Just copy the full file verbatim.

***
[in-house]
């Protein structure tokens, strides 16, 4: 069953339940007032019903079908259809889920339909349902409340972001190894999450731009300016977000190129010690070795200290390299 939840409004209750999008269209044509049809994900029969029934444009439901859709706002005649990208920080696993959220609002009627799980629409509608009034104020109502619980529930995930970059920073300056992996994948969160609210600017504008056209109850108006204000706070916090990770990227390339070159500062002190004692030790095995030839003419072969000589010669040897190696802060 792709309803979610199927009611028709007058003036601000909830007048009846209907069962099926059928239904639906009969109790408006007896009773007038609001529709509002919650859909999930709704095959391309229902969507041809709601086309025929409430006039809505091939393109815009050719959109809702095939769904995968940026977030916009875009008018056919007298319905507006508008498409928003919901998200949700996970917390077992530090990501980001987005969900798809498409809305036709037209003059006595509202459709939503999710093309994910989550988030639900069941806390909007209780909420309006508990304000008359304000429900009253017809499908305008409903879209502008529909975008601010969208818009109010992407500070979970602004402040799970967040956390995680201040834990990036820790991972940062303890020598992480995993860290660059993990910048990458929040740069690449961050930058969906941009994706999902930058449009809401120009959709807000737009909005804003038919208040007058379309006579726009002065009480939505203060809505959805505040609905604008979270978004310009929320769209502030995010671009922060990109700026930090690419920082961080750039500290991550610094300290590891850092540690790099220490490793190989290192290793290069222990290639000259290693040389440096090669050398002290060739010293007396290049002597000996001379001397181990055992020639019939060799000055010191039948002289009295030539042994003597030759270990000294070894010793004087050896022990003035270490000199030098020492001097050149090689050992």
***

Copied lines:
[in-house]
């Protein structure tokens, strides 16, 4: 069953339940007032019903079908259809889920339909349902409340972001190894999450731009300016977000190129010690070795200290390299 939840409004209750999008269209044509049809994900029969029934444009439901859709706002005649990208920080696993959220609002009627799980629409509608009034104020109502619980529930995930970059920073300056992996994948969160609210600017504008056209109850108006204000706070916090990770990227390339070159500062002190004692030790095995030839003419072969000589010669040897190696802060 792709309803979610199927009611028709007058003036601000909830007048009846209907069962099926059928239904639906009969109790408006007896009773007038609001529709509002919650859909999930709704095959391309229902969507041809709601086309025929409430006039809505091939393109815009050719959109809702095939769904995968940026977030916009875009008018056919007298319905507006508008498409928003919901998200949700996970917390077992530090990501980001987005969900798809498409809305036709037209003059006595509202459709939503999710093309994910989550988030639900069941806390909007209780909420309006508990304000008359304000429900009253017809499908305008409903879209502008529909975008601010969208818009109010992407500070979970602004402040799970967040956390995680201040834990990036820790991972940062303890020598992480995993860290660059993990910048990458929040740069690449961050930058969906941009994706999902930058449009809401120009959709807000737009909005804003038919208040007058379309006579726009002065009480939505203060809505959805505040609905604008979270978004310009929320769209502030995010671009922060990109700026930090690419920082961080750039500290991550610094300290590891850092540690790099220490490793190989290192290793290069222990290639000259290693040389440096090669050398002290060739010293007396290049002597000996001379001397181990055992020639019939060799000055010191039948002289009295030539042994003597030759270990000294070894010793004087050896022990003035270490000199030098020492001097050149090689050992």